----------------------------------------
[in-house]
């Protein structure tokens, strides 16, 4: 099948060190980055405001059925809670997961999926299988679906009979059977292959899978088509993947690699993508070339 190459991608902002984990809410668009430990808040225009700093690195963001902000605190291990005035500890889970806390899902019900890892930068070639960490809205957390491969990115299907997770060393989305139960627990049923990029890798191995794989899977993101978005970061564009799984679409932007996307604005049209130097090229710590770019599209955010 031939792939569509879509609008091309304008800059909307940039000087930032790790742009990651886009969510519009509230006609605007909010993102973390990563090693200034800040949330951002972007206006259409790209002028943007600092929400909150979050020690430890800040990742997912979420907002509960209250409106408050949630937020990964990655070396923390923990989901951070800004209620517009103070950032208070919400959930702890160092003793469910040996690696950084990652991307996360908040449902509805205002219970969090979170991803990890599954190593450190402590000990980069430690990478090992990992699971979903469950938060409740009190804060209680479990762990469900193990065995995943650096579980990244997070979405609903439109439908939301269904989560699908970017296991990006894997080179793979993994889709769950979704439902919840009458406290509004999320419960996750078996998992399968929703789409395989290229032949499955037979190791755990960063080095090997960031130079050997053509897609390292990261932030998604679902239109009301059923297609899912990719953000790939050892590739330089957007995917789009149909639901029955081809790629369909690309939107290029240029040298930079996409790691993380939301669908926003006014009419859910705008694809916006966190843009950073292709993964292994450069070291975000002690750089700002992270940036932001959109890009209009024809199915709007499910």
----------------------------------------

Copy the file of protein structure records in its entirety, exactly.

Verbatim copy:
[in-house]
């Protein structure tokens, strides 16, 4: 099948060190980055405001059925809670997961999926299988679906009979059977292959899978088509993947690699993508070339 190459991608902002984990809410668009430990808040225009700093690195963001902000605190291990005035500890889970806390899902019900890892930068070639960490809205957390491969990115299907997770060393989305139960627990049923990029890798191995794989899977993101978005970061564009799984679409932007996307604005049209130097090229710590770019599209955010 031939792939569509879509609008091309304008800059909307940039000087930032790790742009990651886009969510519009509230006609605007909010993102973390990563090693200034800040949330951002972007206006259409790209002028943007600092929400909150979050020690430890800040990742997912979420907002509960209250409106408050949630937020990964990655070396923390923990989901951070800004209620517009103070950032208070919400959930702890160092003793469910040996690696950084990652991307996360908040449902509805205002219970969090979170991803990890599954190593450190402590000990980069430690990478090992990992699971979903469950938060409740009190804060209680479990762990469900193990065995995943650096579980990244997070979405609903439109439908939301269904989560699908970017296991990006894997080179793979993994889709769950979704439902919840009458406290509004999320419960996750078996998992399968929703789409395989290229032949499955037979190791755990960063080095090997960031130079050997053509897609390292990261932030998604679902239109009301059923297609899912990719953000790939050892590739330089957007995917789009149909639901029955081809790629369909690309939107290029240029040298930079996409790691993380939301669908926003006014009419859910705008694809916006966190843009950073292709993964292994450069070291975000002690750089700002992270940036932001959109890009209009024809199915709007499910």